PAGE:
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Five Women are Suing New York State Over Its “Tampon Tax”

To date, five other states have repealed the so-called "luxury tax", including Massachusetts and New Jersey.

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A group of five women is suing the state of New York in the hopes that it will lead to a repeal of the state’s current 4% “luxury tax” that applies to all tampons and sanitary pads, saying that there is a double standard when it comes to the definition of medical products that are exclusively for women versus men. Currently, women pay around $14 million in taxes on tampons and pads every year, according to the lawsuit filed.

The below excerpt goes into more detail about what is expressly defined as “medical items”, which are not taxed, versus the items that are not considered “medical items” and therefore are subject to tax:

For example, the Department considers Rogaine, foot powder, dandruff shampoo, chapstick, facial wash, adult diapers, and incontinence pads to be medical items. These products are not taxed. But medical items used only by women—tampons and sanitary pads—are taxed. Tampons and sanitary pads are far more necessary to the preservation of health than Rogaine, dandruff shampoo, or many other products the Department considers medically exempt. The Department’s double standard for men and women finds no support in the tax law and serves no purpose other than to discriminate.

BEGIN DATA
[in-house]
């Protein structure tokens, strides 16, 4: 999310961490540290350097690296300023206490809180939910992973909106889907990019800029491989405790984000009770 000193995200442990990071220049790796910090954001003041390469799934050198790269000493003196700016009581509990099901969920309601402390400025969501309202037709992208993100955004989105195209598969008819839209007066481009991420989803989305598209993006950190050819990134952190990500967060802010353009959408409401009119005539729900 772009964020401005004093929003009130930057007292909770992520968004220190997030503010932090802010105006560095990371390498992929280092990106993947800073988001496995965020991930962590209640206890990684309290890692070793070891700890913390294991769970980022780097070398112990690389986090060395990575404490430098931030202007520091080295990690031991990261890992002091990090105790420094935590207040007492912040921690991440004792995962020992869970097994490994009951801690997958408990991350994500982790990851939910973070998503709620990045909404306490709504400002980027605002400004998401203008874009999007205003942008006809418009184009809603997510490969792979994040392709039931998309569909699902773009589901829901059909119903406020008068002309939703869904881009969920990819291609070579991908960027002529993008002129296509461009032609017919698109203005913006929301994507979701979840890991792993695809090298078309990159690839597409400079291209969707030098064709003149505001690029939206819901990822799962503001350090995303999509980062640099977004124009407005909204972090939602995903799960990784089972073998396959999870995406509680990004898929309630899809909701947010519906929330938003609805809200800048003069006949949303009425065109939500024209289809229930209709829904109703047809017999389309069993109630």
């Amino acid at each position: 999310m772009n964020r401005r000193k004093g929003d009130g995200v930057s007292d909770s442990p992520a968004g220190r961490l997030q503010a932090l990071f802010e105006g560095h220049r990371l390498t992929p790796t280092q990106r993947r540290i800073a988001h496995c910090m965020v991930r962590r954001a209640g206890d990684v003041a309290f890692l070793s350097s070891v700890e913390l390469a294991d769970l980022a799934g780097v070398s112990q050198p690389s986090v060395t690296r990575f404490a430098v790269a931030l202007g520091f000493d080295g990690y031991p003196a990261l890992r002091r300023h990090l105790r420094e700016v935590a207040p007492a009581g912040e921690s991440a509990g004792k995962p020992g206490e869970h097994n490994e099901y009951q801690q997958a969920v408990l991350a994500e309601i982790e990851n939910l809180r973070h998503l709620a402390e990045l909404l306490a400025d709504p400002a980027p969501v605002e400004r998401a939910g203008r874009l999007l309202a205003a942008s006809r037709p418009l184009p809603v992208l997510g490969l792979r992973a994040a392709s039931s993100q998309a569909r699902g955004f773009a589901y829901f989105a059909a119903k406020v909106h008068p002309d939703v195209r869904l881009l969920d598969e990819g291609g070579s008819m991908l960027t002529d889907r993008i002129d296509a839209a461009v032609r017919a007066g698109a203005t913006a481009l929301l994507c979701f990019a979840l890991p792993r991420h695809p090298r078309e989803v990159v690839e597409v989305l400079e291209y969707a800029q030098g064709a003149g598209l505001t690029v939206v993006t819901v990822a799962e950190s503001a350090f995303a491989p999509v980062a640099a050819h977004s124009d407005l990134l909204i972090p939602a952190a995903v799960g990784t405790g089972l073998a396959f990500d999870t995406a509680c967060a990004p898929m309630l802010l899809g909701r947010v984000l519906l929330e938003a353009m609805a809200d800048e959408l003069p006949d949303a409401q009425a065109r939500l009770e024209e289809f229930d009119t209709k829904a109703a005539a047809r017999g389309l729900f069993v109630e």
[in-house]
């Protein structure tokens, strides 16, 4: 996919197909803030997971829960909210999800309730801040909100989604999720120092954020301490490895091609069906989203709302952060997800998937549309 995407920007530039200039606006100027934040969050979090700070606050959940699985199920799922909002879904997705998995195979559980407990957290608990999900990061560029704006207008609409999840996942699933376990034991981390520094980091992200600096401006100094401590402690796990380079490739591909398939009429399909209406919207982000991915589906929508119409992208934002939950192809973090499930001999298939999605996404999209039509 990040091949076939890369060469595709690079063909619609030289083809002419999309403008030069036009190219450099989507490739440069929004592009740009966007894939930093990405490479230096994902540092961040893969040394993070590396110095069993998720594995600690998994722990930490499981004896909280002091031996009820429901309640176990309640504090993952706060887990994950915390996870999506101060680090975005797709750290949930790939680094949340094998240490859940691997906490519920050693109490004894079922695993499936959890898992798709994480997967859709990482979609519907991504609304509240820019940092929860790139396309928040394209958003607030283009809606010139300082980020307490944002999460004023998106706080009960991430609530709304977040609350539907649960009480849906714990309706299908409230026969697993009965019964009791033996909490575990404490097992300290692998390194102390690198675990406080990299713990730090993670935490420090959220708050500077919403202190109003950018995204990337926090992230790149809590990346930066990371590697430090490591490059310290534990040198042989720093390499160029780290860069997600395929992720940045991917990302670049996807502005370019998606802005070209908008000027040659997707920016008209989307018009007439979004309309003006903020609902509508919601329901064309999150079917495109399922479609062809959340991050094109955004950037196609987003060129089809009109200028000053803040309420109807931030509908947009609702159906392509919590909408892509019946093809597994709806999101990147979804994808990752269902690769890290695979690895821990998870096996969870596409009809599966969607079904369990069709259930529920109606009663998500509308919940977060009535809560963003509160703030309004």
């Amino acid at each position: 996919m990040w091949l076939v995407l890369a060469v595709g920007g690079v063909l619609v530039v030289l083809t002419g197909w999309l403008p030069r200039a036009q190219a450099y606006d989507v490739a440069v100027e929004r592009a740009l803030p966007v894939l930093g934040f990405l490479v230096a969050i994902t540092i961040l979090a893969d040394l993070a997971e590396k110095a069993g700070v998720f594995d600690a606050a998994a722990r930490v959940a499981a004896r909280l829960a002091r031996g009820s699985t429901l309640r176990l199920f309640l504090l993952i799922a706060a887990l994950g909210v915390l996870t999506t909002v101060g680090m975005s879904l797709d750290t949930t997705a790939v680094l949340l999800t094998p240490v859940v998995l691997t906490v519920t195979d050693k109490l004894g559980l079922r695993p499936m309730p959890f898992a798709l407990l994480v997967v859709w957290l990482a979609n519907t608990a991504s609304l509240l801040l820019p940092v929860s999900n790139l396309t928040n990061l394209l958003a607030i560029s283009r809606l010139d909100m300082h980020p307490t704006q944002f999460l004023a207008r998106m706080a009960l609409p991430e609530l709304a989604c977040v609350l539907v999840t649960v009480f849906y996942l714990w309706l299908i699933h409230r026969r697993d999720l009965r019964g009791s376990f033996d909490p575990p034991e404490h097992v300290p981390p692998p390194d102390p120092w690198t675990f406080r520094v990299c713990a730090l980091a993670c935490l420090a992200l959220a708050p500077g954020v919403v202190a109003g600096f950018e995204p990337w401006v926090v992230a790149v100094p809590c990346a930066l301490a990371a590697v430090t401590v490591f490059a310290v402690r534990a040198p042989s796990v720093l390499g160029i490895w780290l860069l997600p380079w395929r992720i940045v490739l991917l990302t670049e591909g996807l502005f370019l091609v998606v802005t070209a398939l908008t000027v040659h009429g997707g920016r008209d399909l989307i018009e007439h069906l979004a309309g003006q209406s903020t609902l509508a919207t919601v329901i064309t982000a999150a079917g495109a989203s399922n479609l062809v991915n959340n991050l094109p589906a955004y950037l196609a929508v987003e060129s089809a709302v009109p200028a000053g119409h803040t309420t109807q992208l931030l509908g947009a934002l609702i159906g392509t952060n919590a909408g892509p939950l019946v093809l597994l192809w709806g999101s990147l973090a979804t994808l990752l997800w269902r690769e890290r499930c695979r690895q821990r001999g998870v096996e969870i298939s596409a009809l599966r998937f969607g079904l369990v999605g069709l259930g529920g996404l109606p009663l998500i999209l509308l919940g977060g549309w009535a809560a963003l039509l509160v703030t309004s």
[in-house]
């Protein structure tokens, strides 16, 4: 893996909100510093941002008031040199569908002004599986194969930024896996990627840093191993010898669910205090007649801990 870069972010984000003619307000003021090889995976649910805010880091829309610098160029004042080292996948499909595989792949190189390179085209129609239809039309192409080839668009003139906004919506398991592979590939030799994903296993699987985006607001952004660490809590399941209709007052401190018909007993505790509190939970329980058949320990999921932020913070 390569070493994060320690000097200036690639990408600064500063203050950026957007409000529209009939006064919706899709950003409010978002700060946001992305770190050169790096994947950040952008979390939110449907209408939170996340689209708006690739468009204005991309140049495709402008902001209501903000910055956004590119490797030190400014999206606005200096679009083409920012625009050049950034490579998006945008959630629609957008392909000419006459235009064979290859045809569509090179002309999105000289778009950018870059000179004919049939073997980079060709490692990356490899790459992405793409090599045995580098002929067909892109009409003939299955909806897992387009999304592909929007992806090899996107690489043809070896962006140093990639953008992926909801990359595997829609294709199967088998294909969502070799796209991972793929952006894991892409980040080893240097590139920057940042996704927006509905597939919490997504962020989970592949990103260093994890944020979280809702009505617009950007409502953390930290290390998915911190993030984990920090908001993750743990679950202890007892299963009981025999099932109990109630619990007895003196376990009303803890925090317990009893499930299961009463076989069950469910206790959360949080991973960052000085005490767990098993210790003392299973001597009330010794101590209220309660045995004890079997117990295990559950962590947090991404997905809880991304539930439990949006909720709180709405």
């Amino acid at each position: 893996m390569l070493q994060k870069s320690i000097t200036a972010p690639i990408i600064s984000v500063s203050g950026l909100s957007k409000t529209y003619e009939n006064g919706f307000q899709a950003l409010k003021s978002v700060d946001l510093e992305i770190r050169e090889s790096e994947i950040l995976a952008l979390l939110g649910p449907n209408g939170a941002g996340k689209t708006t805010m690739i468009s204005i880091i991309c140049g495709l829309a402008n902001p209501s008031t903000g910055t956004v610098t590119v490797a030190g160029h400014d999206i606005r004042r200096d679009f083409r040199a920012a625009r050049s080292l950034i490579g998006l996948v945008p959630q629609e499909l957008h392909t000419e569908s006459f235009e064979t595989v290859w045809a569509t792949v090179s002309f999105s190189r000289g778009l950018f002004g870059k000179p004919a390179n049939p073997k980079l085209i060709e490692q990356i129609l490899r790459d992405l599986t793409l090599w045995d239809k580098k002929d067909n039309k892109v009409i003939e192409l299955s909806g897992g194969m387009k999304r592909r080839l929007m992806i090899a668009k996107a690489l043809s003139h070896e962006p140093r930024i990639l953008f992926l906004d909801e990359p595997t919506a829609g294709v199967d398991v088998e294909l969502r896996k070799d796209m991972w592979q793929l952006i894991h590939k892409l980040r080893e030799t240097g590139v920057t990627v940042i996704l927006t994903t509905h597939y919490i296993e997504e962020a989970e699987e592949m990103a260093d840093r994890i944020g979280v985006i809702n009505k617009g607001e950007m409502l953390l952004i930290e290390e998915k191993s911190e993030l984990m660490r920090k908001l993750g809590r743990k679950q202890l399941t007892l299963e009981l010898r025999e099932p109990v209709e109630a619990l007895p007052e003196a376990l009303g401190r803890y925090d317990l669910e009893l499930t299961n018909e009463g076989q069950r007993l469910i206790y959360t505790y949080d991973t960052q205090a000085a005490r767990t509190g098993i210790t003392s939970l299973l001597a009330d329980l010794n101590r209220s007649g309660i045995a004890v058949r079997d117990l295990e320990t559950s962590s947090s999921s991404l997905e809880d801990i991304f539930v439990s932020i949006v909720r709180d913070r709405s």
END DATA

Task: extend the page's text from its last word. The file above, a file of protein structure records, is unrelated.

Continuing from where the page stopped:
At present, only five states have repealed the luxury tax on menstruation products–Maryland, Massachusetts, Pennsylvania, Minnesota and New Jersey. (Five additional states don’t have any sales tax.) That leaves 40 states that still tax pads and tampons. In an interview in January, President Obama said he doesn’t understand the point of the “tampon tax”, adding that it likely exists “because men were making the laws when those taxes were passed. I think it’s pretty sensible for women … to work together to get those taxes removed.”

According to a spokesperson for New York State, N.Y. Governor Andrew Cuomo does in fact favor the repeal of the tax and will coordinate with efforts to end it.

(via Fusion, image via Shutterstock)

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